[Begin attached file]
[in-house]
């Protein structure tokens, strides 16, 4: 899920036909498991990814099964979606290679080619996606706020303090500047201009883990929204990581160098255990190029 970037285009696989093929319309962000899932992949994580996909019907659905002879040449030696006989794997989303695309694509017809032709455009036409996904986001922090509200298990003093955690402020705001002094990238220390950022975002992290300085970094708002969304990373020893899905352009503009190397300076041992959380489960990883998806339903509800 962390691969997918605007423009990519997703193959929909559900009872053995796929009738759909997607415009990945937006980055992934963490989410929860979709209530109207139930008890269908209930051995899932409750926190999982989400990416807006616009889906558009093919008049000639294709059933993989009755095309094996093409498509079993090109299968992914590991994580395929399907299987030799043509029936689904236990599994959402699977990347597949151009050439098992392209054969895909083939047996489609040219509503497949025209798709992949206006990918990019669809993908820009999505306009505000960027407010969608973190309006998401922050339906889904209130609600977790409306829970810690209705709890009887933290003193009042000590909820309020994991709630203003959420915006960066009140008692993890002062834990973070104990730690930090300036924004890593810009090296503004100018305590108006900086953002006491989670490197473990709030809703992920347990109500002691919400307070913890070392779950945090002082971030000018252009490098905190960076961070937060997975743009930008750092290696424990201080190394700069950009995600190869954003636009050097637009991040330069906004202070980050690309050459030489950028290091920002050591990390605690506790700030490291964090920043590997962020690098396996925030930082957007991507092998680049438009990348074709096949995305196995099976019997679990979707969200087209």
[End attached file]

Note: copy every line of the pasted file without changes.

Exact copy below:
[in-house]
């Protein structure tokens, strides 16, 4: 899920036909498991990814099964979606290679080619996606706020303090500047201009883990929204990581160098255990190029 970037285009696989093929319309962000899932992949994580996909019907659905002879040449030696006989794997989303695309694509017809032709455009036409996904986001922090509200298990003093955690402020705001002094990238220390950022975002992290300085970094708002969304990373020893899905352009503009190397300076041992959380489960990883998806339903509800 962390691969997918605007423009990519997703193959929909559900009872053995796929009738759909997607415009990945937006980055992934963490989410929860979709209530109207139930008890269908209930051995899932409750926190999982989400990416807006616009889906558009093919008049000639294709059933993989009755095309094996093409498509079993090109299968992914590991994580395929399907299987030799043509029936689904236990599994959402699977990347597949151009050439098992392209054969895909083939047996489609040219509503497949025209798709992949206006990918990019669809993908820009999505306009505000960027407010969608973190309006998401922050339906889904209130609600977790409306829970810690209705709890009887933290003193009042000590909820309020994991709630203003959420915006960066009140008692993890002062834990973070104990730690930090300036924004890593810009090296503004100018305590108006900086953002006491989670490197473990709030809703992920347990109500002691919400307070913890070392779950945090002082971030000018252009490098905190960076961070937060997975743009930008750092290696424990201080190394700069950009995600190869954003636009050097637009991040330069906004202070980050690309050459030489950028290091920002050591990390605690506790700030490291964090920043590997962020690098396996925030930082957007991507092998680049438009990348074709096949995305196995099976019997679990979707969200087209």